The mighty Carl shall start afresh to struggle,
Where others' children end dejectedly.

CARLOS: Too late! O God! it is too late!

QUEEN: To be
A man? O Carl! How great our virtue grows,
When in its exercise our heart doth break!
'Twas high that Prov'dence placed you—higher, Prince,
Than millions of your other brothers. She,
In partiality gave to her favorite,
What she from others too, and millions ask:
Did he deserve to count in Mother's womb
For more already than we other mortals?
Up, vindicate the equity of Heaven!
Deserve to walk before the rest o'th' world,
And sacrifice, what none have sacrificed!

CARLOS: That I can do as well.—to fight for you,
I have a giant's strength, to lose you, none.

QUEEN: Confess it, Carlos—'tis but spitefulness
And bitterness and pride, that draws your wishes
So fiercely to your mother. That same love,
The heart, you offer wastefully to me,
Belongs to th' realms, that you should rule in days
To come. You see, you squander all the goods
That in your trust your ward hath held for you.
Love is your greatest office. But 'til now
It's stray'd unto your mother.—Bring it now,
O, bring it now to your prospective realms
And feel, instead of daggers of the conscience,
Just how voluptuous 'tis to be God.
Elisabeth was your first love. Be Spain
Your second love! How gladly, my good Carl,
Will I give way to th' loftier Beloved!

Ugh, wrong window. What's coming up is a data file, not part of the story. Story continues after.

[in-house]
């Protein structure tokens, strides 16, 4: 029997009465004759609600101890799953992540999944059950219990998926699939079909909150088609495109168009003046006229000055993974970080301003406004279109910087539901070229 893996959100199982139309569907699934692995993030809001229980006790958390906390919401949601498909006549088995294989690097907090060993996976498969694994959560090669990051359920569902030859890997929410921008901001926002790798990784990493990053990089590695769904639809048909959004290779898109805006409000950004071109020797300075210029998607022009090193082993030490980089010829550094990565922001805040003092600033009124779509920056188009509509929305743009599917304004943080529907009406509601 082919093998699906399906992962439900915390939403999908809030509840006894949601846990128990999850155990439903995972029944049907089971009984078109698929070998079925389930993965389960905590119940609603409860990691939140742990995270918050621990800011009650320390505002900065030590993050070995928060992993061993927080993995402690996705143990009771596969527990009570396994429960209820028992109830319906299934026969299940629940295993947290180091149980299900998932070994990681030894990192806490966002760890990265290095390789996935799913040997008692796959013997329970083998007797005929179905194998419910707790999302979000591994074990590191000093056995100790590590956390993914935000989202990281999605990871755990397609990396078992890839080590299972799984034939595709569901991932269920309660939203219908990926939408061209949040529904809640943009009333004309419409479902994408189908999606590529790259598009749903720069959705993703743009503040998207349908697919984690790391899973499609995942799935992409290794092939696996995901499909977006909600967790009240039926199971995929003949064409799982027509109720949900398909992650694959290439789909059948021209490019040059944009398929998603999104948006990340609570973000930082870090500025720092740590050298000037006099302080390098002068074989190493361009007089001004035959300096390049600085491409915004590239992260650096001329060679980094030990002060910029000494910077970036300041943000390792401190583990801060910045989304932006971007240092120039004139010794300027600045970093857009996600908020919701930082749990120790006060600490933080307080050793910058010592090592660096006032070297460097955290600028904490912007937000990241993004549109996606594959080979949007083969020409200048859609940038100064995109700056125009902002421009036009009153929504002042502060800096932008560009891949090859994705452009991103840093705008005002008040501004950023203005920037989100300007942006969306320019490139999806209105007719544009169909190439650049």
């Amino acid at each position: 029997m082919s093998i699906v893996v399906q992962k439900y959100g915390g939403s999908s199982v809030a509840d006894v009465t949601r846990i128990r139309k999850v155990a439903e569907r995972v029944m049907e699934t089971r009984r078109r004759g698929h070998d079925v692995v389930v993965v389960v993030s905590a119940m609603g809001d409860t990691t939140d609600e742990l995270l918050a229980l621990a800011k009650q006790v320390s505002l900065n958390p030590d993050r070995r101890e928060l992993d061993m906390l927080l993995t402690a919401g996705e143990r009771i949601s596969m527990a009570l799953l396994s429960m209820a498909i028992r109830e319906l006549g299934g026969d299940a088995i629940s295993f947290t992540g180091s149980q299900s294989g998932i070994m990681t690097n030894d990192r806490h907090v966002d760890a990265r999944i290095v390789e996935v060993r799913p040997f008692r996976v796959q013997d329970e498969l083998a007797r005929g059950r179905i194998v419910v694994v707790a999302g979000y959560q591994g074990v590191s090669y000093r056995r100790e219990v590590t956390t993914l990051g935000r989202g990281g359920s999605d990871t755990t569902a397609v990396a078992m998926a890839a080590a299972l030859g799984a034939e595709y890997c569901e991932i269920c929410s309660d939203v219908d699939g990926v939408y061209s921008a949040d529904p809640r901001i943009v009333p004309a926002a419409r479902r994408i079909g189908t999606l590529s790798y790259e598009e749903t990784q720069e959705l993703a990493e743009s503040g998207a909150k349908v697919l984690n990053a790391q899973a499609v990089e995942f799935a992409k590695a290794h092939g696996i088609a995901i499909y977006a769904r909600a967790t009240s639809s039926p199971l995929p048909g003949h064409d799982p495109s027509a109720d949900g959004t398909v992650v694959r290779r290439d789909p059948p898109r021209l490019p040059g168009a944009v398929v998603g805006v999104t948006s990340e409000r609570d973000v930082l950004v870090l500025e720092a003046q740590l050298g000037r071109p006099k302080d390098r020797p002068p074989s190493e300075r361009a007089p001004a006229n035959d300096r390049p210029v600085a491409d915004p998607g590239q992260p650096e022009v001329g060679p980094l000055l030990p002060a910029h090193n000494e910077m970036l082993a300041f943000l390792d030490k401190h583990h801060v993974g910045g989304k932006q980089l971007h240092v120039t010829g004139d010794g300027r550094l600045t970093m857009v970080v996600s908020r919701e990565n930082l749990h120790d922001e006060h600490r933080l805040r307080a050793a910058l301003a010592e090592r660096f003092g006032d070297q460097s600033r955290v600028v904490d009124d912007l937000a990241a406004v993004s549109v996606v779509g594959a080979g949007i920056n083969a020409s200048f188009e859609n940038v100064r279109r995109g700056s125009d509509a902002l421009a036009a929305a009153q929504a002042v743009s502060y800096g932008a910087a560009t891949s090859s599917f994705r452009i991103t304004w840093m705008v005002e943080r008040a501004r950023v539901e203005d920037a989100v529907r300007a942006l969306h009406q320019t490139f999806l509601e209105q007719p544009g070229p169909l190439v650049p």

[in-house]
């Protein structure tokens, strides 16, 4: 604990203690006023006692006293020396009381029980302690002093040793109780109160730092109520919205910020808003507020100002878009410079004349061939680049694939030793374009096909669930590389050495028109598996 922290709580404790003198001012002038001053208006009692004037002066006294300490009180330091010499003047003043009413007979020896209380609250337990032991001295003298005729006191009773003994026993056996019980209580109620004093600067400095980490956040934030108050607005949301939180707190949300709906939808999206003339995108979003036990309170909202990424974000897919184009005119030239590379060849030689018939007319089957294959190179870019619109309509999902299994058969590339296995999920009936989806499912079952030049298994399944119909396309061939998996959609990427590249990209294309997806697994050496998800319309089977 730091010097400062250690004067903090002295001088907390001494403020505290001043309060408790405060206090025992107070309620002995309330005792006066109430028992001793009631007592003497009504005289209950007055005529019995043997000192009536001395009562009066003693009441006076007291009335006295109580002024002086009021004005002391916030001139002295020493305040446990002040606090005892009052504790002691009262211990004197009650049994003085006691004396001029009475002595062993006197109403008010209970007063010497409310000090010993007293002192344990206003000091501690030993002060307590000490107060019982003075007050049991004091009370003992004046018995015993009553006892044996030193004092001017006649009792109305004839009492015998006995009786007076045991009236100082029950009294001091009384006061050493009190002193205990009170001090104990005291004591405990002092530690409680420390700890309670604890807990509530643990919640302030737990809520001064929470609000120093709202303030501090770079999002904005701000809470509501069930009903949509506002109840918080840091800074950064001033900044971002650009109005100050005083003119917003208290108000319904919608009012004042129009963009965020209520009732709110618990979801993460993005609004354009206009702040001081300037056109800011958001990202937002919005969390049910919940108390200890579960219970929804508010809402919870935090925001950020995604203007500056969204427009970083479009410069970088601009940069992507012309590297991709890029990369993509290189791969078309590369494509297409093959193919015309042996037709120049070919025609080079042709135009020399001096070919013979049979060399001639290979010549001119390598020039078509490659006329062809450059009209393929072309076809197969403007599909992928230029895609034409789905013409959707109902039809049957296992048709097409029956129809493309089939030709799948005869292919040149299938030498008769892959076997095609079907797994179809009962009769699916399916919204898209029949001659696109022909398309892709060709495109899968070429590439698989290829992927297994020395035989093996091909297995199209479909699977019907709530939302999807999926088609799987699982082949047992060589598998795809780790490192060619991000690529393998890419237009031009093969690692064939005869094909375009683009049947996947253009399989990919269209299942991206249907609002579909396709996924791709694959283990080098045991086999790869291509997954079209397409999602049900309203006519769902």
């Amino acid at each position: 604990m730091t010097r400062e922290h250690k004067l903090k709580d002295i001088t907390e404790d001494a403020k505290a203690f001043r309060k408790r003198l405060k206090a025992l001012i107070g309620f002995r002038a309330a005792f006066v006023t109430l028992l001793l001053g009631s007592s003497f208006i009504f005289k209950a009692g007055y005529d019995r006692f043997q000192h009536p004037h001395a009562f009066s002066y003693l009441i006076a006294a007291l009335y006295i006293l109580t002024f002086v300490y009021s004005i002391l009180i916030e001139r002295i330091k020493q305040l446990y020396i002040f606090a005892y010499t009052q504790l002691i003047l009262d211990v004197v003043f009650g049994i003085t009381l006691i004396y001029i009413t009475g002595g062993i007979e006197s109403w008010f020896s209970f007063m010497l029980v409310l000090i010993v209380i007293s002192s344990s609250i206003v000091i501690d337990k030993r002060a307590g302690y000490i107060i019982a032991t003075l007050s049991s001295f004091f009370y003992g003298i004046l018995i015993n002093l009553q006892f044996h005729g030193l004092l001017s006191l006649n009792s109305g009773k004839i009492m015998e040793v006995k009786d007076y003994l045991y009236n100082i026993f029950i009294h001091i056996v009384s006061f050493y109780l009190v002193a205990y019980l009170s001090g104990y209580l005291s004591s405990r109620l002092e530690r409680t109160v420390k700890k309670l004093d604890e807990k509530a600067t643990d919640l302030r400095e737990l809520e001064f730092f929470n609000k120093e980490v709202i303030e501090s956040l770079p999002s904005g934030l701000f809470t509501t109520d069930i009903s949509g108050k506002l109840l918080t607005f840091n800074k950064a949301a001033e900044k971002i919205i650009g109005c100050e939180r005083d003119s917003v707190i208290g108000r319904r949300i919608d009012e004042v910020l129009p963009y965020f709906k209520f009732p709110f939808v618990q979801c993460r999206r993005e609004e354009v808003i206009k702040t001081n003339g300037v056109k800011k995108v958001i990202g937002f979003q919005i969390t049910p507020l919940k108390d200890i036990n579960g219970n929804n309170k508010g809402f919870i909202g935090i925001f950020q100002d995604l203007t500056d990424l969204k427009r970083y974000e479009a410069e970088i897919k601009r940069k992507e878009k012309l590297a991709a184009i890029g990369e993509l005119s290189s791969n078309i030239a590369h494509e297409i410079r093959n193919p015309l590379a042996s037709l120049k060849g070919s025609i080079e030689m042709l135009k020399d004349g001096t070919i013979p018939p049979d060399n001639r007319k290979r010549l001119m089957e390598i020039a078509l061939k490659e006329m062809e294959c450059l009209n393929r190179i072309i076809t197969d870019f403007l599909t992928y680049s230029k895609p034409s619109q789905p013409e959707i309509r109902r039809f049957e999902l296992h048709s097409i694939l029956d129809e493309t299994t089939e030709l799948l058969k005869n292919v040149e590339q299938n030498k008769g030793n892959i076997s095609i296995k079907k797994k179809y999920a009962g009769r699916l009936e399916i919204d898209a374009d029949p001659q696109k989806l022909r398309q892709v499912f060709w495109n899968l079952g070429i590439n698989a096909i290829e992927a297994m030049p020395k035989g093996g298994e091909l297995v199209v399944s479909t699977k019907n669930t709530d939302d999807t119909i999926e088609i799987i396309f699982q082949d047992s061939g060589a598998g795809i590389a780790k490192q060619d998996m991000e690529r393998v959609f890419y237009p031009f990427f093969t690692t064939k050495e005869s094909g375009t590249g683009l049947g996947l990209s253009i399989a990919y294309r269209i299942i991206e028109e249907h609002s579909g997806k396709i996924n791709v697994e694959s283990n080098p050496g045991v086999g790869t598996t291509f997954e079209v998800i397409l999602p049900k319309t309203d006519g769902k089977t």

CARLOS (throws himself, overwhelmed with feeling, at her feet):
How great you are, O Heavenly!—Yes, all
You charge me with, that shall I do!—So be't!
(He arises.)
I stand here in th' Almighty's hand and swear—
And swear to you, I swear eternally—
O Heaven! No! Eternal silence only,
Yet not to e'er forget it.

QUEEN: How could I
Demand of Carlos, what I am myself
Unwilling to perform?

Vol. 1 pp. 21-25

Go to Part II

Related Articles

Writings of Friedrich Schiller

Lyndon LaRouche in Dialogue, 2003

Lyndon LaRouche in Dialogue, 2002

Meet Lyndon H. LaRouche

Revolution in Music

Education, Science and Poetry

Fidelio Table of Contents from 1992-1996

Fidelio Table of Contents from 1997-2001

Fidelio Table of Contents from 2002-present

Beautiful Front Covers of Fidelio Magazine

What is the Schiller Institute?

top of page


The Schiller Institute
PO BOX 20244
Washington, DC 20041-0244

Thank you for supporting the Schiller Institute. Your membership and contributions enable us to publish FIDELIO Magazine, and to sponsor concerts, conferences, and other activities which represent critical interventions into the policy making and cultural life of the nation and the world.

Contributions and memberships are not tax-deductible.


Home | Search | About | Fidelio | Economy | Strategy | Justice | Conferences | Join
| Calendar | Music | Books | Concerts | Links | Education | Health
What's New | LaRouche | Spanish Pages | PoetryMaps
Dialogue of Cultures

© Copyright Schiller Institute, Inc. 2003. All Rights Reserved.